First, we need to set up a couple of cloud hosts. One will host our GoPhish instance and the other our Apache reverse proxy. We’re going to use AWS to accomplish this.

Standing up your servers

Use the following launch options to configure two micro Ubuntu AWS instances:

AMI Details Screenshot


Setup your security groups to allow inbound traffic over 22/tcp, 443/tcp and 3333/tcp. Restrict access to your personal IP range for now!


Installing Docker

Once they’re created, SSH into each host install docker and docker-compose with the following command:

curl https://raw.githubusercontent.com/its-a-feature/Mythic/master/install_docker_ubuntu.sh | sudo bash



Sneaky GoPhish install

On one host, then clone our project sneaky_gophish. Go through the install steps included in the repository and our linked blog article.

GitHub - puzzlepeaches/sneaky_gophish
Hiding GoPhish from the boys in blue! See my blog article linked below for details on all the changes made during compilation of GoPhish before using! GoPhish by default tips your hand to defenders and security solutions. The container here strips those indicators.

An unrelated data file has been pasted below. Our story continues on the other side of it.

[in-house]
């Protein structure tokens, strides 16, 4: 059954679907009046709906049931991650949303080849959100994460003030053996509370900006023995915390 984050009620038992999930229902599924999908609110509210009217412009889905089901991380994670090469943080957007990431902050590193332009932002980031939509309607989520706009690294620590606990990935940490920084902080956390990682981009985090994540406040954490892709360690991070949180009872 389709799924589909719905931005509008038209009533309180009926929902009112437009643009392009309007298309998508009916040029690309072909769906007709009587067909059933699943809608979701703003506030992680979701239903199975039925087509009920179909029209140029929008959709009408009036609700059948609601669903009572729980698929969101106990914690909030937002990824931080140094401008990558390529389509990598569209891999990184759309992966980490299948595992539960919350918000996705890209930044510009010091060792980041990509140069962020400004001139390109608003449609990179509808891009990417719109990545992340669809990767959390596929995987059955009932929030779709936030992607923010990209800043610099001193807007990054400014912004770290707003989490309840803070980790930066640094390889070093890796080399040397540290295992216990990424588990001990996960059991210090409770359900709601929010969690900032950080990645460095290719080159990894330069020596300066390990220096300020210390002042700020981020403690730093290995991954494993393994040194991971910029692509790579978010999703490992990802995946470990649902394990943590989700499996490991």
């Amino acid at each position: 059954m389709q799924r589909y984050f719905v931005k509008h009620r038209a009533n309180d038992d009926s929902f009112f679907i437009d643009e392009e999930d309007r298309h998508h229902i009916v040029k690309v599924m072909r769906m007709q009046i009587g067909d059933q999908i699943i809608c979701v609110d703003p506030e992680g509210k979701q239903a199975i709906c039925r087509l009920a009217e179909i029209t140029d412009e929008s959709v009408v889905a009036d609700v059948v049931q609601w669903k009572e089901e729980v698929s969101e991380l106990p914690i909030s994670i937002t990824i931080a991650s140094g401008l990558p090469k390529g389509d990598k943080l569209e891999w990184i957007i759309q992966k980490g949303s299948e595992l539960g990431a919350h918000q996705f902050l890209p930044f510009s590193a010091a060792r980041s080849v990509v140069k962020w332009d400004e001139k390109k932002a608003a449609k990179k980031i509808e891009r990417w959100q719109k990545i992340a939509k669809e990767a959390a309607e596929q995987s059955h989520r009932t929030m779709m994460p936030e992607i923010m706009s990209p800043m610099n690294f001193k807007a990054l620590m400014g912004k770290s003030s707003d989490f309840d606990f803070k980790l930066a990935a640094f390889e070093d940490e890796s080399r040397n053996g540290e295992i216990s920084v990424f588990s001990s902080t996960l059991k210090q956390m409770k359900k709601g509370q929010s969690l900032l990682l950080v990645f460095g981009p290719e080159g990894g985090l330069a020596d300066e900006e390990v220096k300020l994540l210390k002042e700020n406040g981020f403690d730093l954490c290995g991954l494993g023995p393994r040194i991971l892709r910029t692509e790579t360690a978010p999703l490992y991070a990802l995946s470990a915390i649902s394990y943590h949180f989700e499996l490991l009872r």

https://github.com/puzzlepeaches/sneaky_gophish


Creating an A Record

On the second server, grab the host’s public IP and navigate to your DNS registrar. For this exercise, we’re using Route53 in AWS. Assign an A record for whatever domain you would like to the IP address of your second EC2 instance.

Creating an A Record

Installing and configuring sneaky_proxy

Once your record is assigned, SSH into your second EC2 instance and clone our sneaky_proxy repository.

git clone https://github.com/puzzlepeaches/sneaky_proxy && cd sneaky_proxy


Variables used by the sneaky_proxy container are set in a .env file within the repository. Open up the file in your favorite editor and modify the values to meet your needs.

Redirect scanner traffic to this domain
REDIRECT_URL=outlook.office365.com

The domain you have assigned to the second EC2 instance
PROXY_DOMAIN=signup.endpointenroll.com

The location of your GoPhish server
HIDDEN_HOST=3.45.22.33:8080


The REDIRECT_URL variable is the location you want to send traffic coming from places such as Microsoft, Google, and VirusTotal. The PROXY_DOMAIN variable is the domain you just assigned to the proxy server. The HIDDEN_HOST variable is the location of your GoPhish server listener. This can be C2 as well.